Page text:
Speaker Bio: Terry Reese serves as the Head of Digital Initiatives and Infrastructure Support for The Ohio State University Libraries (OSUL). During his career in Libraries, Terry has worked in numerous positions in the library: from interlibrary loan, reference and instruction, processing, cataloging, and finally digital initiatives. While at Oregon State University, Terry held the prestigious Gray Family Chair for Innovative Library Services and led various grants and open source projects related to discovery and findability of resources.

Since April 2013, Terry has called Columbus home, working with OSUL to redevelop their digital library infrastructure, and re-imagine the Library not only as a destination for collections and services, but as a digital platform that can both support and generate new research.

Terry's current research is focused on the ways in which libraries can leverage semantic web techniques to transform legacy library metadata into something new, and exciting. This work intersects with his development of MarcEdit, a metadata suite used by many in the library community. The project serves both as a platform to conduct research related to metadata reconciliation and the intersections of semantic data and library data, as well as a platform for re-imagining library metadata workflows and processing.

Sarah Lindsey portrait

Speakers: Sarah Lindsey - sjlindse@ucsc.edu, and Lisa Wong - tyleet@ucsc.edu

Session Time: 11:15 - 12:00 p.m. CST

Session Title: Automating Workflows Using Different Types of Software

Session Description: Many workflows in a technical services department must be performed weekly or monthly without a great deal of variation. Automating these processes enable staff to be more efficient with their time and allow departments to shift their focus from rote tasks to more dynamic projects. We will present three specific examples of workflow automation that will be of interest to the general technical services library community: how to record steps in OpenRefine to automate the preparation of ISBN holdings file for a vendor; how our library has employed Perl scripts and MarcEdit to automate the complex processing our consortial system records required before being uploaded into our catalog; and how we have employed analytics in our local Alma system to automate the process of locating and suppressing of expired PDA records each month.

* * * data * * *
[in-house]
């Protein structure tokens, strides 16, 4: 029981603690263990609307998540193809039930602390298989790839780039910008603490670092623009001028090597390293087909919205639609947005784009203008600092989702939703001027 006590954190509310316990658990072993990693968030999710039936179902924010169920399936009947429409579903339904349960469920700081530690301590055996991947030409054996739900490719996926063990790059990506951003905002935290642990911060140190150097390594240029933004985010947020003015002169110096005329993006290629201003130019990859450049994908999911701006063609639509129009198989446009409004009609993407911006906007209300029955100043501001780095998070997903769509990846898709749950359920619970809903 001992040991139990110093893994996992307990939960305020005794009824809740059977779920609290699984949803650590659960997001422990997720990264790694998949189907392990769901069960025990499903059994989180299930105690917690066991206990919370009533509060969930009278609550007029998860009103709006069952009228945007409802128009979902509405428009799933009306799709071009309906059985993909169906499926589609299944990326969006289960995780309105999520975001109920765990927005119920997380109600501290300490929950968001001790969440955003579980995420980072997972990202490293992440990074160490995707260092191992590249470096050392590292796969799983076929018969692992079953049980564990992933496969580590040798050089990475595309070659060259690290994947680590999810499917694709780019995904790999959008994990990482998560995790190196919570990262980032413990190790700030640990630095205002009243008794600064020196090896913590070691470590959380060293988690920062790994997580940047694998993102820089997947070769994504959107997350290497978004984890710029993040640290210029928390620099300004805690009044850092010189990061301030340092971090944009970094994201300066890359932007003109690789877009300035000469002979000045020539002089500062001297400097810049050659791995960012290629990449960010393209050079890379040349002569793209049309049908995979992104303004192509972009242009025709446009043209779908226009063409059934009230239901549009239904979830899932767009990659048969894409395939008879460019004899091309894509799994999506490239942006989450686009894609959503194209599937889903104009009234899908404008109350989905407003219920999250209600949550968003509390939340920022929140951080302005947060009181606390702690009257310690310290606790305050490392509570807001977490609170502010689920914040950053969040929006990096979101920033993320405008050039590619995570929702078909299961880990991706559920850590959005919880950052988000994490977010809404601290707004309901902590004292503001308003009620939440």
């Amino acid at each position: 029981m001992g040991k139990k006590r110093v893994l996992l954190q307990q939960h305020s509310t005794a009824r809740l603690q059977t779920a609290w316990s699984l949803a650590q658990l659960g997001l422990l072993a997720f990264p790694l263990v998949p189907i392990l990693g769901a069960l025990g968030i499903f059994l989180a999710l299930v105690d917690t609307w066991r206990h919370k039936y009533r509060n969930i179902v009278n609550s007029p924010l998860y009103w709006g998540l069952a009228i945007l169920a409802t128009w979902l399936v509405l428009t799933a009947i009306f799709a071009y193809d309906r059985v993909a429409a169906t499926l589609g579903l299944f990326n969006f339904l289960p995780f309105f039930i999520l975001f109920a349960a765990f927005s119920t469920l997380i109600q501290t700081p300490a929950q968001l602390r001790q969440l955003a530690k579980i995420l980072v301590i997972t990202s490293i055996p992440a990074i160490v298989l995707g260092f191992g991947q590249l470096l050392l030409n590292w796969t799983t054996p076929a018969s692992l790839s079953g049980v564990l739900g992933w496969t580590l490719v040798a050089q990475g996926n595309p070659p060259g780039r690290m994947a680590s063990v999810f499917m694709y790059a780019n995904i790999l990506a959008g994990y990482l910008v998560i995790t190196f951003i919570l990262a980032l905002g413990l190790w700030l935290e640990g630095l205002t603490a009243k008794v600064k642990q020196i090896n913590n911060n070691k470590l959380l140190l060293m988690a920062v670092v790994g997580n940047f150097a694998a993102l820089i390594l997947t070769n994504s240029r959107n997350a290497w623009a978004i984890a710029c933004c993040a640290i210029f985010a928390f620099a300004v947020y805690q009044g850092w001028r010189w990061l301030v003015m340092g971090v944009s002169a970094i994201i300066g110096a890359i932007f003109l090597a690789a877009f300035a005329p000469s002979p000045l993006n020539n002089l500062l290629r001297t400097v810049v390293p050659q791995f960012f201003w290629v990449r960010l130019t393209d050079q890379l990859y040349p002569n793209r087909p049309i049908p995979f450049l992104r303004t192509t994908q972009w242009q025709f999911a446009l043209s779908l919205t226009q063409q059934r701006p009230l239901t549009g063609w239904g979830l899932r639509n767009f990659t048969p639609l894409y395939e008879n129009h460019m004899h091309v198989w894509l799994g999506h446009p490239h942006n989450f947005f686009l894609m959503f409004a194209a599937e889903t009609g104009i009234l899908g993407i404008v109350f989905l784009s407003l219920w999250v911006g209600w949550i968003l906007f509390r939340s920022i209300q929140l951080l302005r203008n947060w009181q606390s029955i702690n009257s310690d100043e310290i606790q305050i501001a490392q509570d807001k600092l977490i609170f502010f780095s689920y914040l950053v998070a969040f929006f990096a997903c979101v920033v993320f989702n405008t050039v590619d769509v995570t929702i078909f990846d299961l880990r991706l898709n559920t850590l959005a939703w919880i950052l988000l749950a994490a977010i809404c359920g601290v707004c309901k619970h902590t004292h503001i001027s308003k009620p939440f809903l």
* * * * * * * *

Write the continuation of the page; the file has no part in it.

Sarah Lindsey Bio: Sarah Lindsey is the head of the Metadata Services Department and the Acquisitions Librarian at University of California Santa Cruz. She holds a Masters of Library and Information Science from Simmons College.

Lisa Wong Bio: Lisa Wong is the Metadata Systems Analyst at University of California Santa Cruz. She has worked in libraries for the last 15 years, before which she worked extensively as a software engineer.

Angela Black portrait

Speaker: Angela Black - ablack9@atu.edu

Session Time: 11:15 - 12:00 p.m. CST

Session Title: From Amazon to Acquisitions: Navigating a Turbulent Workflow

Session Description: Ordering materials from Amazon.com can provide libraries big savings in time and money. However, those savings often dry up during the process to manually add order and item metadata into library catalogs and existing acquisition workflows. This presentation will document how to leverage the analytic tools of Amazon Business Services as well as the cataloging software, MARCEdit, to create custom, embedded order data for a faster and more streamlined flow of Amazon.com purchases into your library management system.

Speaker Bio: Angela Black is the Technical Services Librarian at the Ross Pendergraft Library at Arkansas Tech University in Russellville, Arkansas. Since 2012, she has been working as the cataloging librarian for monographs, and in 2018, took over monographs acquisitions, where she has been tinkering with the workflows ever since. Angela serves as the collection development and instructional liaison for four university departments, performs reference services, and provides procedures and support for their library management software, Alma.

Kristy White portrait

Speaker: Kristy White - whitek9@duq.edu

Session Time: 11:15 - 12:00 p.m. CST

Session Title: Process Mapping, Information Management, and Return on Investment in Technical Services